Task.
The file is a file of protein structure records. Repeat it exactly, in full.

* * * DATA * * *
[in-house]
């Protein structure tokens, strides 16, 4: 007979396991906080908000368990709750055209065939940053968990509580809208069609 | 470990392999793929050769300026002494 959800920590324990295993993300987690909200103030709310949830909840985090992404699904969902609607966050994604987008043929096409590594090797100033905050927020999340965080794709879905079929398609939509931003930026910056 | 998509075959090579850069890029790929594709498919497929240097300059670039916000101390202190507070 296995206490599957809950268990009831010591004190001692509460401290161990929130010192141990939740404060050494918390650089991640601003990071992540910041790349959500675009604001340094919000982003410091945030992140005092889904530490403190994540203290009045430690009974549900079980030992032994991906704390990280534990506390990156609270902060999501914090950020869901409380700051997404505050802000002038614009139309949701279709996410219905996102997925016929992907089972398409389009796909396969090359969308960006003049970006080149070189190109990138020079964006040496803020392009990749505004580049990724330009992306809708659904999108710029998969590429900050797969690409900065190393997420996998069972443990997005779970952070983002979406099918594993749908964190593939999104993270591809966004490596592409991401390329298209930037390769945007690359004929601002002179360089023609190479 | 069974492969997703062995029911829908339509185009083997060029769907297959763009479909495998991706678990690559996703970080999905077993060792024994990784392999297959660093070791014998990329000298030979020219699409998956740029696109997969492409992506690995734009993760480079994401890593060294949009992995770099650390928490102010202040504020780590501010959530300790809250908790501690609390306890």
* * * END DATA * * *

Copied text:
[in-house]
């Protein structure tokens, strides 16, 4: 007979396991906080908000368990709750055209065939940053968990509580809208069609 | 470990392999793929050769300026002494 959800920590324990295993993300987690909200103030709310949830909840985090992404699904969902609607966050994604987008043929096409590594090797100033905050927020999340965080794709879905079929398609939509931003930026910056 | 998509075959090579850069890029790929594709498919497929240097300059670039916000101390202190507070 296995206490599957809950268990009831010591004190001692509460401290161990929130010192141990939740404060050494918390650089991640601003990071992540910041790349959500675009604001340094919000982003410091945030992140005092889904530490403190994540203290009045430690009974549900079980030992032994991906704390990280534990506390990156609270902060999501914090950020869901409380700051997404505050802000002038614009139309949701279709996410219905996102997925016929992907089972398409389009796909396969090359969308960006003049970006080149070189190109990138020079964006040496803020392009990749505004580049990724330009992306809708659904999108710029998969590429900050797969690409900065190393997420996998069972443990997005779970952070983002979406099918594993749908964190593939999104993270591809966004490596592409991401390329298209930037390769945007690359004929601002002179360089023609190479 | 069974492969997703062995029911829908339509185009083997060029769907297959763009479909495998991706678990690559996703970080999905077993060792024994990784392999297959660093070791014998990329000298030979020219699409998956740029696109997969492409992506690995734009993760480079994401890593060294949009992995770099650390928490102010202040504020780590501010959530300790809250908790501690609390306890």